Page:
My car has four "run flat" tyres and no spare which is not an unusual situation in the automotive world these days.
The car's manufacturer promotes the tyres as offering enhanced convenience and safety because the driver no longer has to change a tyre on the side of the road – possibly in the rain.
The punctured tyres can be driven on, at moderate speed, for another 50km (or more) because of their reinforced side walls.
The spin continues: boot/luggage space is increased and running weight is reduced which increases fuel efficiency.
But generally they are non-repairable and I still worry about the possibility of having a puncture too far away from a new tyre source or having a night puncture so there is no tyre shop open to sell me a new one.
And they are considerably more expensive than conventional tyres though the reason for that seems pretty obvious – inflation.
So I imported a spare spacesaver wheel from Germany to give me more confidence on longer trips. And when I have to replace the current tyres I will probably replace them with standard ones.
The wheel arrived last week and I needed two other items. I wanted a scissor jack and a 17mm brace to complement my new spare wheel so I shared my need with the shop assistant at the front counter of the shop.
"Hrrumph!" said her body language. Then, "Well, if you go down to aisle (actual aisle number withheld to protect innocent scissor jacks) they'll both be on your left, one above the other," her voice said.
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"It's a 17mm brace I need," I added. "I presume the sizes will be marked?"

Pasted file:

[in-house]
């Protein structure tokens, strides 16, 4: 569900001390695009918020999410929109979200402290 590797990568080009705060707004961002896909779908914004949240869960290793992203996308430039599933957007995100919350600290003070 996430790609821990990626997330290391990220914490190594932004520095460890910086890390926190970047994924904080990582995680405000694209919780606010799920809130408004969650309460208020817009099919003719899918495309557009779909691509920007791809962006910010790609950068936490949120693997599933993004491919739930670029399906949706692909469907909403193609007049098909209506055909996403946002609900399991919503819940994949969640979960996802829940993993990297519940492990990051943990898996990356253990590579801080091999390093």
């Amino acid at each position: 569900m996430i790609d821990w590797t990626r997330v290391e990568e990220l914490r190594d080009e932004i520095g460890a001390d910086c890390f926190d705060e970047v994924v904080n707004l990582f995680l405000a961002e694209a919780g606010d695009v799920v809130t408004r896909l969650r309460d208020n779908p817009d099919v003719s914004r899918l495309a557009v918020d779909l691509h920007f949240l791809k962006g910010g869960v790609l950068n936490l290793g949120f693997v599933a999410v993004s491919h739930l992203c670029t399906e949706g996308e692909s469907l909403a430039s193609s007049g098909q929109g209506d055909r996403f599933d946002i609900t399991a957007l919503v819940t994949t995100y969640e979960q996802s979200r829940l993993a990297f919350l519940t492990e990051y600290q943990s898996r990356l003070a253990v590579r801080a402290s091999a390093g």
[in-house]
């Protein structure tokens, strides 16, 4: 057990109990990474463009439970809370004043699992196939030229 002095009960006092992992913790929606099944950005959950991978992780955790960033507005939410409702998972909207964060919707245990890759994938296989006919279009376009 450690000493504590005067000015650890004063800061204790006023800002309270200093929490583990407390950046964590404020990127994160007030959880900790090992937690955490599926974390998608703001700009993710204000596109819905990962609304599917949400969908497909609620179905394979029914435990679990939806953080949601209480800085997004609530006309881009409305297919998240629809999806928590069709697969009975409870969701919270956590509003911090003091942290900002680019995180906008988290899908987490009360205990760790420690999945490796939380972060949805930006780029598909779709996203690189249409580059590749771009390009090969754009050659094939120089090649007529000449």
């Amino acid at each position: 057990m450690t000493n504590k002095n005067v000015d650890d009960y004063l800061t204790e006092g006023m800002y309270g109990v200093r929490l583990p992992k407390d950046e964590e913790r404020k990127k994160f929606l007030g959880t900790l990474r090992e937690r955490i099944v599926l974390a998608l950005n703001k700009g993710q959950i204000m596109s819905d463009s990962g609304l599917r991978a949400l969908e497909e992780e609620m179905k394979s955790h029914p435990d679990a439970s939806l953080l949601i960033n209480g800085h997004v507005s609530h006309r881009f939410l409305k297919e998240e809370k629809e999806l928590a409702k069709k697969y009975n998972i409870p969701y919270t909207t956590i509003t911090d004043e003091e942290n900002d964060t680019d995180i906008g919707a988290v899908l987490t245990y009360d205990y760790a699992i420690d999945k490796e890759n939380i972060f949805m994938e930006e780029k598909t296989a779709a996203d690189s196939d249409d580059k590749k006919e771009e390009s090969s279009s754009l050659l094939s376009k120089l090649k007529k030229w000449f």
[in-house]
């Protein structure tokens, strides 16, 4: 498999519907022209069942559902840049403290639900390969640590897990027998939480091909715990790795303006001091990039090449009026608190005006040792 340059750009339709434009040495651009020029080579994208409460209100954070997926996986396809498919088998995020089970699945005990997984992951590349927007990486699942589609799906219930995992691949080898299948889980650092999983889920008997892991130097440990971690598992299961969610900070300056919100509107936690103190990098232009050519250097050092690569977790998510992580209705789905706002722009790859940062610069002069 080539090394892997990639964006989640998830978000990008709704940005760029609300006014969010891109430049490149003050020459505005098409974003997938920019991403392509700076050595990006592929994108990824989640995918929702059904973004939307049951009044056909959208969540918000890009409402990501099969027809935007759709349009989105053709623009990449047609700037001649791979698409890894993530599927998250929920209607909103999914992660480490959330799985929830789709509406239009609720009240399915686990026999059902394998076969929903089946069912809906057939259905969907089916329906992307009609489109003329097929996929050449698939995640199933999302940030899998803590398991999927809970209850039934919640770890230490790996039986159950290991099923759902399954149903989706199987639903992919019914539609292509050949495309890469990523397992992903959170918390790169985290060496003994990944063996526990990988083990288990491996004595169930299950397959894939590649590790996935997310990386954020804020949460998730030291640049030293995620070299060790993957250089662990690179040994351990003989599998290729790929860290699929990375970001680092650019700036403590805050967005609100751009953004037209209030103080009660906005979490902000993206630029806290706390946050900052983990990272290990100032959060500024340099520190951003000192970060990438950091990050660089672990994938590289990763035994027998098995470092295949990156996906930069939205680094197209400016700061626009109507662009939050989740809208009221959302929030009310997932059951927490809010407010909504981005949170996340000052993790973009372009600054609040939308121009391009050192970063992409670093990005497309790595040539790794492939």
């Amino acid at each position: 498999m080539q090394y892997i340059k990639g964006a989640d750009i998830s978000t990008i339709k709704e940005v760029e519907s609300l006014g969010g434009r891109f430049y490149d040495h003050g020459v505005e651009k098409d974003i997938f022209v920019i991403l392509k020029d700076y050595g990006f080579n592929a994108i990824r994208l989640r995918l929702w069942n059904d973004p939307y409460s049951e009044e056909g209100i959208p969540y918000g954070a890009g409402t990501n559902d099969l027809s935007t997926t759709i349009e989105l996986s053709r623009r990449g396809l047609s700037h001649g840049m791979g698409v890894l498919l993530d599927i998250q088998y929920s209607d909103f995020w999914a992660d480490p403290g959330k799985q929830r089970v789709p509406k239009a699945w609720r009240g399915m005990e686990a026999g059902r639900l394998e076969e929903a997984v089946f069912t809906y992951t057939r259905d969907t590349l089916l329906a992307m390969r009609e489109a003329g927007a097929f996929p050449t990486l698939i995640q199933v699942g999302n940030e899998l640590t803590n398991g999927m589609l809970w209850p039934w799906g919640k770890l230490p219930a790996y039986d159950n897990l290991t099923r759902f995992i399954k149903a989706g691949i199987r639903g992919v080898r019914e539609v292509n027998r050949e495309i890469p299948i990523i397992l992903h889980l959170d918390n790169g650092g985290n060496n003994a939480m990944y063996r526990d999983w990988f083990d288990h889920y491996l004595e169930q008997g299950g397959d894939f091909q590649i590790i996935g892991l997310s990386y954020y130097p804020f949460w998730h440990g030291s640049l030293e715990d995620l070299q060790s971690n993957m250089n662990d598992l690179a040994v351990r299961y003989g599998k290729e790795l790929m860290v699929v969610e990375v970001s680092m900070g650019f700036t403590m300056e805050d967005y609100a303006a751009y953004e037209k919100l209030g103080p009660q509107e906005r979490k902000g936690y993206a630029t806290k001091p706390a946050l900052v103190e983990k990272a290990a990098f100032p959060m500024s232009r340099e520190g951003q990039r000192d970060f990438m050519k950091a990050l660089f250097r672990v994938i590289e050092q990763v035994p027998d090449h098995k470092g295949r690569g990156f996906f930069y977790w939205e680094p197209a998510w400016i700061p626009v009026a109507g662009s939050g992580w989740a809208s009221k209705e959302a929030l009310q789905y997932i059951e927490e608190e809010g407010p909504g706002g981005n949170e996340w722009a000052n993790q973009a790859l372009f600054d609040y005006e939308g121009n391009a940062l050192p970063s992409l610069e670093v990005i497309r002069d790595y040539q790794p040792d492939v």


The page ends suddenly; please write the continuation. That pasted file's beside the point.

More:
"Hrrumph!" the shoulders answered.
I'm delighted to report that they were both in the named aisle and were indeed one above the other. I took my two purchases back to the assistant.
I haven't bought a lot of scissor jacks or braces in my lifetime – I tend to focus more on food and clothing items – so I had some other questions to ask as the transaction proceeded.
The answers were delivered with eyeballs rolled to the heavens in the manner made famous by teenagers communicating with parents who obviously come from another planet or were born during the cretaceous period.
By the time I left, I really had the impression that I had inconvenienced her.
As I put my purchases in the car, alarm bells rang about the price I had paid. The shelf ticket for the scissor jacks said they were marked down to $42.
I took my receipt back and told the "assistant" – we were getting to know each other quite well by this stage – that the price indicated on the shelf was considerably lower than what she had charged.
"Well, I can't see the shelf from here!" she hrrumphed. "I can only see what comes up on the till."
It seemed a reasonable question to ask so I asked it. "Shouldn't there be some sort of correlation between the price on the till and the price on the shelf?"
"In an ideal world!" her upwards eyeballs communicated to the heavens.
Then, of course, I had to be refunded the difference and that was also quite an inconvenience.
In the end, all was sorted but I had the overwhelming feeling that I had really messed with this woman's day - that she would have been just fine if it hadn't been for a customer.
After last week's accommodation encounter with Boris Karloff and other "sharers", I certainly did not expect this week's retail incident. I was expecting the planets to align and things to balance out more quickly.
Surely, it can only be onwards and upwards from here.
- Wyn Drabble is a teacher of English, a writer, musician and public speaker.